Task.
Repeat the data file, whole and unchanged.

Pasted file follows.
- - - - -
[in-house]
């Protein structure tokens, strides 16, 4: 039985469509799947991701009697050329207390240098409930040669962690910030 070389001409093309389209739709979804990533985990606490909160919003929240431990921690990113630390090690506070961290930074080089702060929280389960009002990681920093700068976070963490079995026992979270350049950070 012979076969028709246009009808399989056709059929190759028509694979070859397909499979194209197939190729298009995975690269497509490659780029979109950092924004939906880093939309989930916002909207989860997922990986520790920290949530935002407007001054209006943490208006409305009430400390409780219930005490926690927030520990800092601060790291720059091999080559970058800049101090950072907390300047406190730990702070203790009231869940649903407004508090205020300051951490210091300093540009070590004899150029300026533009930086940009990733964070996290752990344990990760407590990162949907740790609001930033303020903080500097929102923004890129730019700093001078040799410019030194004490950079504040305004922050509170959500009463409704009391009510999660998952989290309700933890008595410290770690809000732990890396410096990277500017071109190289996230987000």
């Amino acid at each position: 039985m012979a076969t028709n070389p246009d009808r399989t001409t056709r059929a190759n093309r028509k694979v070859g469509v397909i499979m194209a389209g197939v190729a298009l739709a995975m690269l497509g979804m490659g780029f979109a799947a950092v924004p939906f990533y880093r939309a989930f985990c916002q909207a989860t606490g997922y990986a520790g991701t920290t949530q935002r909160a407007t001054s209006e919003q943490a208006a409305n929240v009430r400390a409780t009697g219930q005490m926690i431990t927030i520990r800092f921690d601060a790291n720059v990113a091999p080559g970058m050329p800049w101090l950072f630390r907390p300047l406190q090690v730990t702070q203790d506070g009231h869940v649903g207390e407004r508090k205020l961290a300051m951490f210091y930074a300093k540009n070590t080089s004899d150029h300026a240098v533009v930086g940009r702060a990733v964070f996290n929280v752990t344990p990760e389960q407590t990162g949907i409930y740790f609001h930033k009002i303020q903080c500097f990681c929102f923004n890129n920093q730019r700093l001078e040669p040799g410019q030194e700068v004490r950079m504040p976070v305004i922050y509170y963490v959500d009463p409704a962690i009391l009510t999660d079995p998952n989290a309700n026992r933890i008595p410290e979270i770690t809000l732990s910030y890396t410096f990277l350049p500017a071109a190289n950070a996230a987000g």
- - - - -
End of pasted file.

[in-house]
């Protein structure tokens, strides 16, 4: 039985469509799947991701009697050329207390240098409930040669962690910030 070389001409093309389209739709979804990533985990606490909160919003929240431990921690990113630390090690506070961290930074080089702060929280389960009002990681920093700068976070963490079995026992979270350049950070 012979076969028709246009009808399989056709059929190759028509694979070859397909499979194209197939190729298009995975690269497509490659780029979109950092924004939906880093939309989930916002909207989860997922990986520790920290949530935002407007001054209006943490208006409305009430400390409780219930005490926690927030520990800092601060790291720059091999080559970058800049101090950072907390300047406190730990702070203790009231869940649903407004508090205020300051951490210091300093540009070590004899150029300026533009930086940009990733964070996290752990344990990760407590990162949907740790609001930033303020903080500097929102923004890129730019700093001078040799410019030194004490950079504040305004922050509170959500009463409704009391009510999660998952989290309700933890008595410290770690809000732990890396410096990277500017071109190289996230987000």
């Amino acid at each position: 039985m012979a076969t028709n070389p246009d009808r399989t001409t056709r059929a190759n093309r028509k694979v070859g469509v397909i499979m194209a389209g197939v190729a298009l739709a995975m690269l497509g979804m490659g780029f979109a799947a950092v924004p939906f990533y880093r939309a989930f985990c916002q909207a989860t606490g997922y990986a520790g991701t920290t949530q935002r909160a407007t001054s209006e919003q943490a208006a409305n929240v009430r400390a409780t009697g219930q005490m926690i431990t927030i520990r800092f921690d601060a790291n720059v990113a091999p080559g970058m050329p800049w101090l950072f630390r907390p300047l406190q090690v730990t702070q203790d506070g009231h869940v649903g207390e407004r508090k205020l961290a300051m951490f210091y930074a300093k540009n070590t080089s004899d150029h300026a240098v533009v930086g940009r702060a990733v964070f996290n929280v752990t344990p990760e389960q407590t990162g949907i409930y740790f609001h930033k009002i303020q903080c500097f990681c929102f923004n890129n920093q730019r700093l001078e040669p040799g410019q030194e700068v004490r950079m504040p976070v305004i922050y509170y963490v959500d009463p409704a962690i009391l009510t999660d079995p998952n989290a309700n026992r933890i008595p410290e979270i770690t809000l732990s910030y890396t410096f990277l350049p500017a071109a190289n950070a996230a987000g």